I’m comfortable slowing the aging process as much as possible and do so with cosmetic injections every three months. I still workout and get dressed every day, even if I’m not going anywhere. I have no desire to show my age.
At times, I still see the little brown girl navigating between two cultures, enriched with love by family, yet struggling between fitting in and belonging. I embrace these experiences, which shaped me into the unapologetic Latina I am today. Con canas, my spirit remains free and playful while owning my power and that of my antepasados. Embracing my identity, I use my voice to create space for others by inspiring them to see themselves and know they belong to a historic and diverse cultural heritage. Over time, I’ve learned age isn’t something to fear, but to take in and make your own.
— Bernadette Peña, Founder at Miella Media
Having the ability to age is such a privilege and not something I take for granted. I’ve come to love every gray hair and every fine line. They’re part of my story, my experiences, and reflect a life fully lived. I believe I began to embrace aging when I became a mom to my young daughter. I wanted her to see someone that was comfortable in her skin and with her place in the world. And I believe she does. And I get to look in the mirror and see my mother, which is the best part of it all.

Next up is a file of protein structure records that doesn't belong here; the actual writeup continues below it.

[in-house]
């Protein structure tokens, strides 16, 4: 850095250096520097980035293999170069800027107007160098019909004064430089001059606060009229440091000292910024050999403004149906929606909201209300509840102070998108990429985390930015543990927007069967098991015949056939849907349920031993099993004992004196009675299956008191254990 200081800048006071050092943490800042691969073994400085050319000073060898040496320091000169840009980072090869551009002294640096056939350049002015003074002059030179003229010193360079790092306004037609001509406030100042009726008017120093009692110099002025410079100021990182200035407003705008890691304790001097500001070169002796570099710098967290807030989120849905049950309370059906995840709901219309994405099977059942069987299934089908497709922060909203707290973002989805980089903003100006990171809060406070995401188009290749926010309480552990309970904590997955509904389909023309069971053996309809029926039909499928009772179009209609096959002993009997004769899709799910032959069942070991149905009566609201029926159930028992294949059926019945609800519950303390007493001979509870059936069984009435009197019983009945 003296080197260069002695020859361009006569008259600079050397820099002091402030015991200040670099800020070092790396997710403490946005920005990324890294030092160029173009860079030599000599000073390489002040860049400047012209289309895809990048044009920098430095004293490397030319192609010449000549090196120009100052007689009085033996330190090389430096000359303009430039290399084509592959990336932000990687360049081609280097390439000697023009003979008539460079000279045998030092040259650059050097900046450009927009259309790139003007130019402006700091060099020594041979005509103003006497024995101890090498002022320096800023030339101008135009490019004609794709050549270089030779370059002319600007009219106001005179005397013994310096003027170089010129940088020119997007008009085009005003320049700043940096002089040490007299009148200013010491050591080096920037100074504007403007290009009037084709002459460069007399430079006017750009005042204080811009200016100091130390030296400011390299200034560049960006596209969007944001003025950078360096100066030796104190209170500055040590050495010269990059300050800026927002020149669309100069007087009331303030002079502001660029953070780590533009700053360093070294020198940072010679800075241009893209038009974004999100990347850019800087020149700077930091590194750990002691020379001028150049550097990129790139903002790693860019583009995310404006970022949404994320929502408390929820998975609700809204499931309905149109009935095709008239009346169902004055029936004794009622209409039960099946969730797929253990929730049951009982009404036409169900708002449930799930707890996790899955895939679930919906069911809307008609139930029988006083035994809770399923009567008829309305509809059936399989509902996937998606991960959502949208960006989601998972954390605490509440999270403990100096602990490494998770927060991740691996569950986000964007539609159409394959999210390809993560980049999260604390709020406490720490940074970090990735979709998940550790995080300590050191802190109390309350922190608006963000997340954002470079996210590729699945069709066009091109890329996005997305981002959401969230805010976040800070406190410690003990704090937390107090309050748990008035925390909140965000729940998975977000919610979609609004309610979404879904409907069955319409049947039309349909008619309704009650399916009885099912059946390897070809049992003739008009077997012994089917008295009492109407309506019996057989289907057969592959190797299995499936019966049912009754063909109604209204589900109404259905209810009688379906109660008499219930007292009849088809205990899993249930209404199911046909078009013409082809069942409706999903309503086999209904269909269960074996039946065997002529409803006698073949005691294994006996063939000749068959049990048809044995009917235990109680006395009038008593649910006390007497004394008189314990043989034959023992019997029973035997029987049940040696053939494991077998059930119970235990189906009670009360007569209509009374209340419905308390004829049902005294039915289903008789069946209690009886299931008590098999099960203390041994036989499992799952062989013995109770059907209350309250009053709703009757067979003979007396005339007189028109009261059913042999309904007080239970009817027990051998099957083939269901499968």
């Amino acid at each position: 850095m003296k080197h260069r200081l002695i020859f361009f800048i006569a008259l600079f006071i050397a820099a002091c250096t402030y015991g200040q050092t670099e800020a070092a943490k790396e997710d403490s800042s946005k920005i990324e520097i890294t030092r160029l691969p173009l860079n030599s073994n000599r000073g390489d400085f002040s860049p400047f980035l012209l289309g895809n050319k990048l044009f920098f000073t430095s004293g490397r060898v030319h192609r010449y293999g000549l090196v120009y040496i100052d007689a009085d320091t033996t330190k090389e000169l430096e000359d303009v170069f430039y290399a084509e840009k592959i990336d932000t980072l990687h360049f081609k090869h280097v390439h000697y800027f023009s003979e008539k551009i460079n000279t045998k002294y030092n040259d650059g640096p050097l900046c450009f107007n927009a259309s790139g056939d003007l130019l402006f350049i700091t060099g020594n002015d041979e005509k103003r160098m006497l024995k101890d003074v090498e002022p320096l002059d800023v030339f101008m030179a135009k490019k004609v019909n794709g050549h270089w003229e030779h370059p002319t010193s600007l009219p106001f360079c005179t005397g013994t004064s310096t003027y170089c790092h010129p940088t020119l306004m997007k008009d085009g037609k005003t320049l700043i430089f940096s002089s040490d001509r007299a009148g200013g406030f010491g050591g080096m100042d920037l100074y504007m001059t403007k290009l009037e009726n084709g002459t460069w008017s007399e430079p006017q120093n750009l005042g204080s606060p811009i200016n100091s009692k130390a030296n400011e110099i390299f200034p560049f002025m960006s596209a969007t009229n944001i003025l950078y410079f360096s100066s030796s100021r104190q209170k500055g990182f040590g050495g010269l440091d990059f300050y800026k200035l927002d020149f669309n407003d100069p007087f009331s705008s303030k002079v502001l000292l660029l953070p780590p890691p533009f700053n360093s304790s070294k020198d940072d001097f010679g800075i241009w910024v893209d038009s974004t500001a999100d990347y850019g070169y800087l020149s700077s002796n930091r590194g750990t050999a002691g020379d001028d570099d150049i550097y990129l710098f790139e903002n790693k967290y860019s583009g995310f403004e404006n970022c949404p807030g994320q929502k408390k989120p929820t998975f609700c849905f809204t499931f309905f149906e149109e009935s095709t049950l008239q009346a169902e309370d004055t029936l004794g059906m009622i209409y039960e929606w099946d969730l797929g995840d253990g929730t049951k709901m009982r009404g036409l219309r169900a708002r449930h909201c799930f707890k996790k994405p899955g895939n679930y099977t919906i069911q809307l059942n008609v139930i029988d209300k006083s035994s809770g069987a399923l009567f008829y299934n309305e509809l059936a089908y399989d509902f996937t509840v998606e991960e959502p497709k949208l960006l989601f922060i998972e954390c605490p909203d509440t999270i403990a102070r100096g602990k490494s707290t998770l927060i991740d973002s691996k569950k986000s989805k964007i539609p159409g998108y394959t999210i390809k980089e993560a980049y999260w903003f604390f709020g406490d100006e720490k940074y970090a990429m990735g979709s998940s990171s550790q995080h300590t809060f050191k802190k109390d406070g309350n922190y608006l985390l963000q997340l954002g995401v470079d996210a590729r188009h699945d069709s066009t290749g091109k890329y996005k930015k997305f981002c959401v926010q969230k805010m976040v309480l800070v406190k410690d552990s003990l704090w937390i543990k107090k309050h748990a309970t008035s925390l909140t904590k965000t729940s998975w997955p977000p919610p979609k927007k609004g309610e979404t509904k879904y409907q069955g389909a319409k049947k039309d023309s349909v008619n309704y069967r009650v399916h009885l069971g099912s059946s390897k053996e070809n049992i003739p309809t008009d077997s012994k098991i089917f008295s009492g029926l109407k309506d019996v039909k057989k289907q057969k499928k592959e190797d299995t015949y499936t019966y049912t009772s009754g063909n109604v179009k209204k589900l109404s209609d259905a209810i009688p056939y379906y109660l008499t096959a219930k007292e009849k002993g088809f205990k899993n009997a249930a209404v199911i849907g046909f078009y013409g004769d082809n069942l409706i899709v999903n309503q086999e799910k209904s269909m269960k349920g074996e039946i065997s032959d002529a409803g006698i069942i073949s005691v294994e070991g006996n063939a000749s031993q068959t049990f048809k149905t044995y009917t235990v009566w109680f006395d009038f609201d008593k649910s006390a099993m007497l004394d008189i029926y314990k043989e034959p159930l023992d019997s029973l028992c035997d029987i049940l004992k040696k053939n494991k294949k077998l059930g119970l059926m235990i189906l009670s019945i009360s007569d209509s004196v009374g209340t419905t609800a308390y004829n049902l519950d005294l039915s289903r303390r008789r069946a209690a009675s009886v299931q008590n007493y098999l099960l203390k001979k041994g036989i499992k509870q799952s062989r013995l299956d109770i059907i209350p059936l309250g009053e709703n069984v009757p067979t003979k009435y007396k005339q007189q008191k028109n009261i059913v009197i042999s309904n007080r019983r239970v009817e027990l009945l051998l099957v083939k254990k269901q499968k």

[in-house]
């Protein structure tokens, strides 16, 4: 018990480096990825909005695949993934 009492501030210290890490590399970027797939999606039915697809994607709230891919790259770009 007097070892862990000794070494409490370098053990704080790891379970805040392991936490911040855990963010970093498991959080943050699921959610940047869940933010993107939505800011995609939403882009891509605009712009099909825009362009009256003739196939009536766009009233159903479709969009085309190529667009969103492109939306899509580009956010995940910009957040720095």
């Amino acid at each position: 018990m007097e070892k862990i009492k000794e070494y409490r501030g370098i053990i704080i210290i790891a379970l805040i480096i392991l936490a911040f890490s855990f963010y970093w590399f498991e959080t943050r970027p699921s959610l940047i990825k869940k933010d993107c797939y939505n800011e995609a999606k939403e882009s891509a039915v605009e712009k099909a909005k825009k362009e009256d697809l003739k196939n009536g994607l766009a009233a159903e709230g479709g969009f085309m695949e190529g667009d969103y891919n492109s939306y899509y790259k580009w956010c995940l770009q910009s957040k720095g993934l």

— Jelitsa Legarreta, Uviña Skin
I’ve learned that practicing self-love and personal accomplishments has helped me grow as an individual as I age. I’m approaching the 30-year-old mark. While aging as a single Latina has certainly taken an emotional and physical effect on me, aging has also opened my eyes to the beauty of having an opportunity to live one more day and see my dreams through. Every year on my birthday, I create a vision board of the goals I want to see through. On my 28th birthday, I set out a goal to begin a dream of mine that [was] to create my custom formulation for curly folks. Since the launch of illicit curls, this is the happiest I have ever been, and for the first time, I can’t wait to get older and see what life has to offer.
— Veronica Diaz, founder of illicit curls
I realized that I was getting older when the tías finally included me in their conversation. I always left it up to my mom to speak for me as a kid. Any questions about me, they would ask my mom; family parties were pretty stress-free. Now, not so much. Questions about what I’m doing with my life, when am I going to get a boyfriend, why have I gained a bit of weight? Yeah, that’s up to me to answer. Getting older means you have to answer the tough questions around the dinner table, no more leaning on your parents to answer. I’m still getting used to it.
— Jessica Arias, Nibelu
Working in the entertainment industry, in this time and age (no pun intended) is a blessing, and quite a challenge, especially because this industry is unforgiven when it comes to aging women (just look around: how many gorgeous women in their 60s barely show a wrinkle… and how many men in their 40s flaunt them in red carpets and magazines?… exactly!) but at the same time the influx of interesting characters and storylines for women above 30 is increasing (and yet far between) so, it’s still an uphill battle, but a worthy one to increase representation of our stories on the screen.
— Eli Zavala, La Filmadora, Founder